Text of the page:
Overall:
9
Support:
10
Value:
10

Frontier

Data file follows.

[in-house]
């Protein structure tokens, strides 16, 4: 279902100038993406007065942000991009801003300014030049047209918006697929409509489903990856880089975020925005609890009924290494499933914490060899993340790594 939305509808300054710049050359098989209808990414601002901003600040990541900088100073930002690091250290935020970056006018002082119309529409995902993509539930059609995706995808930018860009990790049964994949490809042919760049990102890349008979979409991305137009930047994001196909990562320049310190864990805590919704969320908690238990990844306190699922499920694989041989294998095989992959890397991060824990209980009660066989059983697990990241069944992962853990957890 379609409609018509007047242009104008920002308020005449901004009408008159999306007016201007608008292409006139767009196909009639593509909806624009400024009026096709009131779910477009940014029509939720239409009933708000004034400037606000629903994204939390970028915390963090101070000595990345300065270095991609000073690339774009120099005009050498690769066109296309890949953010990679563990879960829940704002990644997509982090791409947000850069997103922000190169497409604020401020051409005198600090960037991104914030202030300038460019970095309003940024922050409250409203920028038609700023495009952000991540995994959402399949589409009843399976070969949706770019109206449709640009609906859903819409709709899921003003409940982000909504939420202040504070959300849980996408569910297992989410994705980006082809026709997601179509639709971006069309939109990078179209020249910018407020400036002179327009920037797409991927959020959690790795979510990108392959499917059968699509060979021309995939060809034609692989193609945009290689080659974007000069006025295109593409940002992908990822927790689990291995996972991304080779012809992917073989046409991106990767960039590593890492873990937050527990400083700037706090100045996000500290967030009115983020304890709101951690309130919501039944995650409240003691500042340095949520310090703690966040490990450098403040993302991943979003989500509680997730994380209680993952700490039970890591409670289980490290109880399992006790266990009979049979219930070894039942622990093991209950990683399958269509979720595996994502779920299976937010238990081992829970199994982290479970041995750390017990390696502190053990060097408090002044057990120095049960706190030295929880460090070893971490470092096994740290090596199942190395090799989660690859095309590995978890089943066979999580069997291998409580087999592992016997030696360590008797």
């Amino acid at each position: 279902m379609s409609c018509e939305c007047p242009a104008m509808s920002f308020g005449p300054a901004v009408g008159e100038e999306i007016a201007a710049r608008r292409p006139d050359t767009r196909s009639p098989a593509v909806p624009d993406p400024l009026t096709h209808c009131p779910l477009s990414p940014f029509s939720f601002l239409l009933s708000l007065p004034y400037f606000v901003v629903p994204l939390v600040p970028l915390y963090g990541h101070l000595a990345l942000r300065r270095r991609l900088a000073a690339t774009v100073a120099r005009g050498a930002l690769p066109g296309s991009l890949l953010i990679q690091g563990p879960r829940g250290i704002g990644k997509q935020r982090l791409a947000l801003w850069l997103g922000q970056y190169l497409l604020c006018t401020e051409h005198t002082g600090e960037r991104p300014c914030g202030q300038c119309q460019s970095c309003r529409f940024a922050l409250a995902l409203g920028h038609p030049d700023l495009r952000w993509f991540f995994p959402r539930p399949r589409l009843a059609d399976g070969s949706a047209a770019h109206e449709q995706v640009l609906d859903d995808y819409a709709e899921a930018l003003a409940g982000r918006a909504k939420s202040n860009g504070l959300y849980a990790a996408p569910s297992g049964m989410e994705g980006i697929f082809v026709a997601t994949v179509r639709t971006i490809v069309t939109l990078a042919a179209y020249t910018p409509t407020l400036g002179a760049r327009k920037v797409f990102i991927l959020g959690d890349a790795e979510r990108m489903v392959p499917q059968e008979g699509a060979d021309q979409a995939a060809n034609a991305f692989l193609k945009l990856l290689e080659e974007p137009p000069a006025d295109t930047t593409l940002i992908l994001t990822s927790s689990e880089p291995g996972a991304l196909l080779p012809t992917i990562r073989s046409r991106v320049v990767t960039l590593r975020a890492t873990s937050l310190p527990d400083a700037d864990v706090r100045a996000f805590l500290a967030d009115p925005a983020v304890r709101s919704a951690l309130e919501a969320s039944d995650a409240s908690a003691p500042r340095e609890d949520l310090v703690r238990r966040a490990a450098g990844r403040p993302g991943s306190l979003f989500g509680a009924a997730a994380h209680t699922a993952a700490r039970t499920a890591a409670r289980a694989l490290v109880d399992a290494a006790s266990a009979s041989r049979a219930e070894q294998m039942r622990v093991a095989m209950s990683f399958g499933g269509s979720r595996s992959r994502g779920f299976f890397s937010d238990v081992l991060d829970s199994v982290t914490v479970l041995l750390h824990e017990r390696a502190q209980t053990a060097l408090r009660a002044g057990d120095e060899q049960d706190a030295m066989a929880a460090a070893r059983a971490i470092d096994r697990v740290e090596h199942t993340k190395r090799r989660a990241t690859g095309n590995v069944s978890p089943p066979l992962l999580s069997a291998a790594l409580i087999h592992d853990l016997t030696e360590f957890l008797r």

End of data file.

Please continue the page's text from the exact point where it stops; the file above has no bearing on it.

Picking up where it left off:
Ever since being a child, the underwater world has fascinated me, I have only ever been as deep as my snorkel would allow me so the thought of diving to 30m sounded not only appealing but thrilling. Learning to dive on a small African Island, interacting with the local people, participating in scientific work and leaving Europe for the first time in my life were all factors which drew me to choose marine conservation in the Mafia Islands. In terms of activities, I was genuinely amazed. I had not expected to participate and experience the things I did. For example, one Sunday we embarked on a morning boat ride to Juani Island and followed a tour guid across the island to a beautiful open but rough sea. We were quickly greeted with squeals as baby turtles started to poke their heads out of the sand and scramble, one by one, down the runway (which had been cleared by the organisation that led our tip). It amazed me how each of them instinctively knew they must make a wild dash for the sea. They had only just been born! We watched some turtles struggle and fall into sand craters but finally each little soft grey turtle made it into the sea. 100% success rate. It was easy to be carried away by such an experience, when the last turtles arrived at the breaking waves, it was only natural to follow them into the water; still fully clothed and in possession of my digital camera! Almost everyone was in the water, and having lost sight of the last turtle we ventured to steep, foamy waves that were breaking on a coral bar further out to sea. It was immense fun being thrown around by the waves and jumping to greet each one. The entertainment continues, on another Sunday a group of us hired motorbikes and took a spectacularly beautiful journey across the island. Utende is essentially a dead end at the south east tip of the Island and as a passenger I marveled as the island unfolded beneath my eyes. We crossed the whole Island, passing through villages, each one completely unique in their infrastructure and character. Vibrant patches of colours from a distance would turn into communities joining for either prayers of form groups of children walking from school. We had to leave our paved road early on in the journey, the only tarmac road on the island was the one which linked Utende to Kilindoni (the main city of the island where our internal flight landed), and take to the dirt tracks. It was an adventure in itself, exploring different areas of our island and being thrown around at each bump and tossed upwards when hitting a ditch! I almost couldn't believe it was real when we heard monkeys calling in the trees. We parked our bikes and after frantically searching the tree tops, our gaze met a small monkey peering down at us. We concluded our outbound journey when we reached the lighthouse in the north. Our group were so excited by this sight, after hours of biking on sandy, rocky terrain, we had traversed our island.